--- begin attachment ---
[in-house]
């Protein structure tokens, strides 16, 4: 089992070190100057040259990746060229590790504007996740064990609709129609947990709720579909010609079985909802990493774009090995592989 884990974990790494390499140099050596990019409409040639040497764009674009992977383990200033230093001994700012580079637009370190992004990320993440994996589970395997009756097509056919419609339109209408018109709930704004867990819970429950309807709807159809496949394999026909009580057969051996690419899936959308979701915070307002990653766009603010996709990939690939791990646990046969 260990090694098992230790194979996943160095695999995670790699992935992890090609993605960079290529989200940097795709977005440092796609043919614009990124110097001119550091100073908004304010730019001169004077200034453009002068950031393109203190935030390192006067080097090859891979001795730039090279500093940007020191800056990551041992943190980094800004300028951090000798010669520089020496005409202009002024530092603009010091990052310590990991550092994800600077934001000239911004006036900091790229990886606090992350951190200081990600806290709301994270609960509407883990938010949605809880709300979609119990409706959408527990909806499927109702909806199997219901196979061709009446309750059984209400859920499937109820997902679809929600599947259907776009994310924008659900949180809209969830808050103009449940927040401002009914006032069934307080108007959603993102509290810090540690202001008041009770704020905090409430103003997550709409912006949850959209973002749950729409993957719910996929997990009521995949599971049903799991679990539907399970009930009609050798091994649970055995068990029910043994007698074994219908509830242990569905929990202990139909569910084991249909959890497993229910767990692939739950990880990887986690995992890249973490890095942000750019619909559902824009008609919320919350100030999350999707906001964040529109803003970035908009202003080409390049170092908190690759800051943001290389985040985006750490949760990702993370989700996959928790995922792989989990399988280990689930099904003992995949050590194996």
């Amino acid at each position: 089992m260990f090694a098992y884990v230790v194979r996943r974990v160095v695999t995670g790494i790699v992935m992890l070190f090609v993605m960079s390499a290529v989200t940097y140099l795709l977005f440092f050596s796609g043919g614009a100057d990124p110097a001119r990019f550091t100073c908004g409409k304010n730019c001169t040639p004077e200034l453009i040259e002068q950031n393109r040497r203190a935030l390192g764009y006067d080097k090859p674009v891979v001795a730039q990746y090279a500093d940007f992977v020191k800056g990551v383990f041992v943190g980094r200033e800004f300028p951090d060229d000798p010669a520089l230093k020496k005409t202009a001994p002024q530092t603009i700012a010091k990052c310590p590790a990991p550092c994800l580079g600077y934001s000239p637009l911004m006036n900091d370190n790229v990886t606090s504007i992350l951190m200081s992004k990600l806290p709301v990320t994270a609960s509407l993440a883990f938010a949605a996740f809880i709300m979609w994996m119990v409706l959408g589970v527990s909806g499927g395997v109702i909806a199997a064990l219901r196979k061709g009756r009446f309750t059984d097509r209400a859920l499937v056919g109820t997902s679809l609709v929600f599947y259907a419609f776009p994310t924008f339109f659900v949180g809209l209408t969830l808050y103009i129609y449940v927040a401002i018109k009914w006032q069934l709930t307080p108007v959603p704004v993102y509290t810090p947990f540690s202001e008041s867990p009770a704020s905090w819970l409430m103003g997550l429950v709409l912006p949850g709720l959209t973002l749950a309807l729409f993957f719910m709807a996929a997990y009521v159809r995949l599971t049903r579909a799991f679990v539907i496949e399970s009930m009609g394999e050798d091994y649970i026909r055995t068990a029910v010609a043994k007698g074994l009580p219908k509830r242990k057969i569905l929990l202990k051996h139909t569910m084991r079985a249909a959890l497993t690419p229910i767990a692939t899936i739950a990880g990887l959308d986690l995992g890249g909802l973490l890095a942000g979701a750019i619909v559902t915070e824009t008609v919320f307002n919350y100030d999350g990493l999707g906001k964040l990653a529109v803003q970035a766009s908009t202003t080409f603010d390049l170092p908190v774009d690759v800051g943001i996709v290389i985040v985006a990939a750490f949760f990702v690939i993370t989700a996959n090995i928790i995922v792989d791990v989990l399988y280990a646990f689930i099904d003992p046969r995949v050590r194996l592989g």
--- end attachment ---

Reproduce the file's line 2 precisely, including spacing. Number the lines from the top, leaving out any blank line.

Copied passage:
């Protein structure tokens, strides 16, 4: 089992070190100057040259990746060229590790504007996740064990609709129609947990709720579909010609079985909802990493774009090995592989 884990974990790494390499140099050596990019409409040639040497764009674009992977383990200033230093001994700012580079637009370190992004990320993440994996589970395997009756097509056919419609339109209408018109709930704004867990819970429950309807709807159809496949394999026909009580057969051996690419899936959308979701915070307002990653766009603010996709990939690939791990646990046969 260990090694098992230790194979996943160095695999995670790699992935992890090609993605960079290529989200940097795709977005440092796609043919614009990124110097001119550091100073908004304010730019001169004077200034453009002068950031393109203190935030390192006067080097090859891979001795730039090279500093940007020191800056990551041992943190980094800004300028951090000798010669520089020496005409202009002024530092603009010091990052310590990991550092994800600077934001000239911004006036900091790229990886606090992350951190200081990600806290709301994270609960509407883990938010949605809880709300979609119990409706959408527990909806499927109702909806199997219901196979061709009446309750059984209400859920499937109820997902679809929600599947259907776009994310924008659900949180809209969830808050103009449940927040401002009914006032069934307080108007959603993102509290810090540690202001008041009770704020905090409430103003997550709409912006949850959209973002749950729409993957719910996929997990009521995949599971049903799991679990539907399970009930009609050798091994649970055995068990029910043994007698074994219908509830242990569905929990202990139909569910084991249909959890497993229910767990692939739950990880990887986690995992890249973490890095942000750019619909559902824009008609919320919350100030999350999707906001964040529109803003970035908009202003080409390049170092908190690759800051943001290389985040985006750490949760990702993370989700996959928790995922792989989990399988280990689930099904003992995949050590194996």